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At the end of the day, all porn is handheld

This Magazine Staff

Porn is a bellwether of media format success. Typically, its seedly, unspoken nature, at least according to prudish Western sensibilities, belies the fact that it has proven time and time again to be a pioneer on new technology fronts.
Take, for example, the internet. While the battle fields of the world wide web lies scattered with the carcasses of many unmonetized dot.coms, Porn has proven itself a stalwart and profitable colonizer. Looking further back to the eighties, Betamax’s superior quality standards were thwarted in part by the porn industries rally behind the VHS format. The current high definition format war between Blueray and HD-DVD is claimed to be actively courting the porn industry to “strongly influence” the balance of adoption to their respective formats. So with porn’s pioneering track record in check, where is there left to conquer?
Wireless.
Canada’s adoption for wireless benchmarked versus the rest of the world is markedly slow. This molasses-like pace is linked to many reasons including Canada’s lower levels of disposable income, high network to low population density cost ratios, and a national competitive set consisting of only three giant, fiscally conservative telecoms.
While countries like South Korean, the UK and Japan continue to innovate laps around Canada with average consumers lapping up streaming TV, radio, games, customized downloads, instant messaging, email, social networking and GPS/LBS services all from their mobile devices, the average Canadian consumer remains in the dark ages with single digit percentages of Canadians using, let alone aware of such capabilities.
Enter Porn.
Given that the telecom trinity is reluctant to drop prices to increase consumer uptake on wireless services, adult content again becomes a pioneering spirit of, pardon the pun, “sex it and they will come.”
Of the top 25 Web sites visited by Telus customers via their handsets in December, more than half were adult sites, Telus spokesman Jim Johannsson said. So if people are already seeking it out on their own volition, why not provide more of it? And charge $3-4 per item? The economics of it are a no-brainer.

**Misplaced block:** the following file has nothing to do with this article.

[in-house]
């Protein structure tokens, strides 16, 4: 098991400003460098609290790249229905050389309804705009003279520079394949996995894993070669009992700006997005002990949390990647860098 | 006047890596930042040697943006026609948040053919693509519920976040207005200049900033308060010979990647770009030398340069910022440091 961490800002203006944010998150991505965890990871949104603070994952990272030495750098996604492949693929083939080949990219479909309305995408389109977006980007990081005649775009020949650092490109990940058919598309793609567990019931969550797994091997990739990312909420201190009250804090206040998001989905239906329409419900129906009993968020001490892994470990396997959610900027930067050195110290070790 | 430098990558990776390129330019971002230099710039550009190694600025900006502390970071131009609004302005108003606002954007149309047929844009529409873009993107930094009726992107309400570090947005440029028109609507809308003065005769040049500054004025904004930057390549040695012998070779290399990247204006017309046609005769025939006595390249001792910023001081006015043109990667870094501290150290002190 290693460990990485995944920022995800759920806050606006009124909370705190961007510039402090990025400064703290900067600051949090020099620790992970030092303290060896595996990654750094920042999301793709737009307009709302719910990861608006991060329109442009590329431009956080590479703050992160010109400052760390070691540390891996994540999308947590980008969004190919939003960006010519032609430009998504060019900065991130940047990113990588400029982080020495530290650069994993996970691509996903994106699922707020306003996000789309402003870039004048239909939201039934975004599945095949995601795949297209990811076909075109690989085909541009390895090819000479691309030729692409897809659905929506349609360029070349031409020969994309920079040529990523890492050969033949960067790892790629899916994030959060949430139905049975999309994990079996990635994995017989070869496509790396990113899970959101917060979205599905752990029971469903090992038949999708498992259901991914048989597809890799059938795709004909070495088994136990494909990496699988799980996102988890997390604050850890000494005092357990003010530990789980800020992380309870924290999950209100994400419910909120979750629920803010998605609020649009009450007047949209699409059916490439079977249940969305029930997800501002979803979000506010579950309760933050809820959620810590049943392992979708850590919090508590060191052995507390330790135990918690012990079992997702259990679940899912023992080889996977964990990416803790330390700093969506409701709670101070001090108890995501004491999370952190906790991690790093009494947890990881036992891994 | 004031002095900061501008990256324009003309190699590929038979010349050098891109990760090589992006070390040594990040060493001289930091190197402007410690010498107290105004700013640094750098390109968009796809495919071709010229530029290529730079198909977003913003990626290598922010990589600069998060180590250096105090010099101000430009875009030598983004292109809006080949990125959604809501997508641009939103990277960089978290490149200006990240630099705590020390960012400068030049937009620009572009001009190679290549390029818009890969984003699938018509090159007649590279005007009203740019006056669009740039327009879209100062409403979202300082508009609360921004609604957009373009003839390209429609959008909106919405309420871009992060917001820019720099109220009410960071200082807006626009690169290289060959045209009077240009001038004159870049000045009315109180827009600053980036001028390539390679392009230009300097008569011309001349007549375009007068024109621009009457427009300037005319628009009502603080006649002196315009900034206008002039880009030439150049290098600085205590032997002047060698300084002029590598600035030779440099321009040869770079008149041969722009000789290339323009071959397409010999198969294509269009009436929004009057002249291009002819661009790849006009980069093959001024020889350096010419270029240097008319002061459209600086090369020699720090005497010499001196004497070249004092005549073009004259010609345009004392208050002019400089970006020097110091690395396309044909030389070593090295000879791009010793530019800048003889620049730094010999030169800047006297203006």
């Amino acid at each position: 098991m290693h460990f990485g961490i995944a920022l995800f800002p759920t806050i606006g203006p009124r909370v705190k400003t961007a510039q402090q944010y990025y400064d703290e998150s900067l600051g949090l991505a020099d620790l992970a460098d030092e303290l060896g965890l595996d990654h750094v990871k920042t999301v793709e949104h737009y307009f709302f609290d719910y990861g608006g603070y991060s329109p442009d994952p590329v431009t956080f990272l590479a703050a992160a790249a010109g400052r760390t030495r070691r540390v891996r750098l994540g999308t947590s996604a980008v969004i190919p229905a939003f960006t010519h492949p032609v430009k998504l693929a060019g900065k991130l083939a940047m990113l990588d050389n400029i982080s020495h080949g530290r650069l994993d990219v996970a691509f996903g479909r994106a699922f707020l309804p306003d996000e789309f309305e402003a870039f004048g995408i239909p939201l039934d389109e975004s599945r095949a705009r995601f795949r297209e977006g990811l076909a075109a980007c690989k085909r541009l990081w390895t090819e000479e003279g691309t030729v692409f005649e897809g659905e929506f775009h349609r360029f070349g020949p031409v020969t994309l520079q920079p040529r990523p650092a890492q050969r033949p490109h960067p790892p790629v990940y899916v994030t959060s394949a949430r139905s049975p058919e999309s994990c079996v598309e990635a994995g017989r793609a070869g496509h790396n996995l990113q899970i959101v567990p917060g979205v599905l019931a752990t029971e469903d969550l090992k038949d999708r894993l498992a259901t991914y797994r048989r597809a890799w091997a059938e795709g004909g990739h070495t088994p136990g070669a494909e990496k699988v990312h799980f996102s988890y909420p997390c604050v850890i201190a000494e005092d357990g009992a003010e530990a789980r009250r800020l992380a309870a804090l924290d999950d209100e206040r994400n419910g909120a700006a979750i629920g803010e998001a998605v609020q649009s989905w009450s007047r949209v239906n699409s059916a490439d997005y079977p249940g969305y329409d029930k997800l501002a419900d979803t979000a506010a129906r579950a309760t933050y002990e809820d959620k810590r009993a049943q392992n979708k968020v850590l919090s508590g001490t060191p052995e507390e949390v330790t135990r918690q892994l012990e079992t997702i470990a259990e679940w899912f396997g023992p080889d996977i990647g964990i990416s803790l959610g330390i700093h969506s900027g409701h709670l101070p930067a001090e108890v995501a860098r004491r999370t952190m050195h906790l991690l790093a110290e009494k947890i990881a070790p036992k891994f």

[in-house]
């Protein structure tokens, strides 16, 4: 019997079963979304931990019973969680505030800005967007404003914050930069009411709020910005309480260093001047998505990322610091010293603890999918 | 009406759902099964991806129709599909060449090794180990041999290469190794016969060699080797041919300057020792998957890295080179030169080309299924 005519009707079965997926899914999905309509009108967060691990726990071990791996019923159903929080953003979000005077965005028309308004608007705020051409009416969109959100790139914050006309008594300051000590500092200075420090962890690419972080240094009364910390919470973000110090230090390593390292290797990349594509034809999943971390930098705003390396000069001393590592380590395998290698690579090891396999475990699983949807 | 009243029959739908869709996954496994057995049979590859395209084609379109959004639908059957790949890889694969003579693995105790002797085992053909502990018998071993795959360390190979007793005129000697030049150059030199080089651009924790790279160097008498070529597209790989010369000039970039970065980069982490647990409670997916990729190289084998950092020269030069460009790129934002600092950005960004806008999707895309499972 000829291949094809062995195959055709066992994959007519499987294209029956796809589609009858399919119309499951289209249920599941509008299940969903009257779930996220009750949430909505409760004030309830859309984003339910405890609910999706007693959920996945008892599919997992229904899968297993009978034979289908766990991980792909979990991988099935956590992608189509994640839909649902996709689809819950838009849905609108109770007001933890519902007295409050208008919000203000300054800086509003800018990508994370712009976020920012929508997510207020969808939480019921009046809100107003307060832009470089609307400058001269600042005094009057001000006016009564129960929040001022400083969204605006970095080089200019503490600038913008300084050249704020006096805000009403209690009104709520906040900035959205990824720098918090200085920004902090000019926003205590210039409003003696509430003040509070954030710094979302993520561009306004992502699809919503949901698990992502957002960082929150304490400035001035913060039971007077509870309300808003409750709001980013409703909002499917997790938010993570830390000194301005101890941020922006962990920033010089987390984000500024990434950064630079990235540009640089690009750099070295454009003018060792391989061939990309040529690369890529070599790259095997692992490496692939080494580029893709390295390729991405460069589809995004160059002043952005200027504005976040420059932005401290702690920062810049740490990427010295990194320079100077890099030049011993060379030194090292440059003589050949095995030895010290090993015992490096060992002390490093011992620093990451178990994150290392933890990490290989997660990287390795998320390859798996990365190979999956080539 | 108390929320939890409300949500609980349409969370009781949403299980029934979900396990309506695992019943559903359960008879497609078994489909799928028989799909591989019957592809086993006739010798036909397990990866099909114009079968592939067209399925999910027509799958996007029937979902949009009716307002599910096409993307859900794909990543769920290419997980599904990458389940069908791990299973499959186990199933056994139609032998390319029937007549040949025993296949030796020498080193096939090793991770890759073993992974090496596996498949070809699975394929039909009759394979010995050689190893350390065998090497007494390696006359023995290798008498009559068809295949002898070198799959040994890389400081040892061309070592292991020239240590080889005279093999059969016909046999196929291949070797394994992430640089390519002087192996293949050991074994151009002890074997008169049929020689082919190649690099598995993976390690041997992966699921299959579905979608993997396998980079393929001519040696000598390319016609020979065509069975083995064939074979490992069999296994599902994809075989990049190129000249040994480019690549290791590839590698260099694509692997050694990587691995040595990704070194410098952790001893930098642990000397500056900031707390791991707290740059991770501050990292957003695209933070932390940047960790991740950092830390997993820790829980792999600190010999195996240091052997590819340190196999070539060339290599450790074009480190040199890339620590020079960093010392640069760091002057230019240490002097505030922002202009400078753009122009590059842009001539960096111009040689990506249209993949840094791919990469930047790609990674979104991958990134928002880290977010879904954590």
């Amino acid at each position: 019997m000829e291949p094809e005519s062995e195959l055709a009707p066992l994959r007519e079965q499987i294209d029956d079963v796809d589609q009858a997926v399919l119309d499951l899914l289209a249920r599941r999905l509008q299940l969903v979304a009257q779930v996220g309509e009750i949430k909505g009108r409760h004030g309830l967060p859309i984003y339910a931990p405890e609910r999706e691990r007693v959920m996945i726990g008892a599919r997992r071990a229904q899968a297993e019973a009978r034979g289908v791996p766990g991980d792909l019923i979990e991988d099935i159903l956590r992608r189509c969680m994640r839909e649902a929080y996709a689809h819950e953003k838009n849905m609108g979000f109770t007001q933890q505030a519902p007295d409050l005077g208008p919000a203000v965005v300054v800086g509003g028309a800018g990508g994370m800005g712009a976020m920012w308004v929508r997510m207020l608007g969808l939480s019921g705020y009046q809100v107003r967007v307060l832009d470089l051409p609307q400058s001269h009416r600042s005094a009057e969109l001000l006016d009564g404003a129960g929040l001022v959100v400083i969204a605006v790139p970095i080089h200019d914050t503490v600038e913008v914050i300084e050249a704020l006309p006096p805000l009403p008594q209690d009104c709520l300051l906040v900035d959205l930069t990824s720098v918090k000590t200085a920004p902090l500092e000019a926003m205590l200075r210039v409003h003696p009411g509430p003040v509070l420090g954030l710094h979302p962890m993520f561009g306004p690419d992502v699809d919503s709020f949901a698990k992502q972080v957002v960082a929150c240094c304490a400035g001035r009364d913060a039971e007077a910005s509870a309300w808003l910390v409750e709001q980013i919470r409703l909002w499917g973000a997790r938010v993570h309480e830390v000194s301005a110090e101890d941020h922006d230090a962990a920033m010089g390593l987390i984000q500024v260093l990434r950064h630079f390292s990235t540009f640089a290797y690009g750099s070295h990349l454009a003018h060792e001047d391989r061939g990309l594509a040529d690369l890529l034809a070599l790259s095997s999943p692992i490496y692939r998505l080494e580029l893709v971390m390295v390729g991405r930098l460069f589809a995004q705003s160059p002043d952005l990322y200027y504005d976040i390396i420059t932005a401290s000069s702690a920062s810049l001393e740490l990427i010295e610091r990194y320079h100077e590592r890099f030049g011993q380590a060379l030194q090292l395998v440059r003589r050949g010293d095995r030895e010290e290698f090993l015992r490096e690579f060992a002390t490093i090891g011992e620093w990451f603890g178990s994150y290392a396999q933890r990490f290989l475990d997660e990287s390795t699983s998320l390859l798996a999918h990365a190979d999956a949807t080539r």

The old tennet of “sex sells”, holds true. In this case, perhaps sex sells cellular, but it is nearly unfathomable that any modern man or woman did not any any stage of their emerging sexual identity did not look a piece of porn. Because the lesser know tennent of “sex wanted is less than sex gotten” also holds true, sex and sex proxies have an ascribed value similar to any scare resource. Once a subsegment of people try paying for adult mobile content, people will be disposed to try other types of mobile content. Since Canadians have show reluctance to pay for more acceptable mobile content such as music or tv, adult content, becomes a more seductive ringer albeit on a teeny tiny mobile screen.
So why did it take so long for porn to make it to the mobile handset?
Without trying to sound like a broken record, it breaks down to the conservative nature of the telecoms and the prudish Western sensibilities on sex and pornography. Canadian telecoms are notorious for having a tight leash on content control over their airwaves. Unless you’re crafty enough to have obtained an unlocked GSM phone from Chinatown, very little gets on or off the handset without authorization. The recent Catholic Church furor over Telus’ initiative to monetize adult content is both expected and fading. Can you imagine if religious groups even tried to remove porn from hotel pay-per-views across the country? Inconceivable! In fact, the other two telecoms, Rogers and Bell, are likely waiting in the wings to launch their own adult content services while Telus navigates the theo-political minefield.
But at the end of the day, porn, as uncomfortable as it makes people feel (at least publically), should have an acceleration effect on Canadians using their handsets beyond just voice service. To Telus’ credit, they are “giving consumers the option to access it in a responsible way, with proper age verification and ensuring that the content is actually legal for download in Canada.” It took Canadian Idol to help mainstream text messaging to the broad Canadian public. If it takes adult content to eventually mainstream mobile phones as multimedia devices, personally I would consider that a less heinous price to pay with just a shred more dignity.

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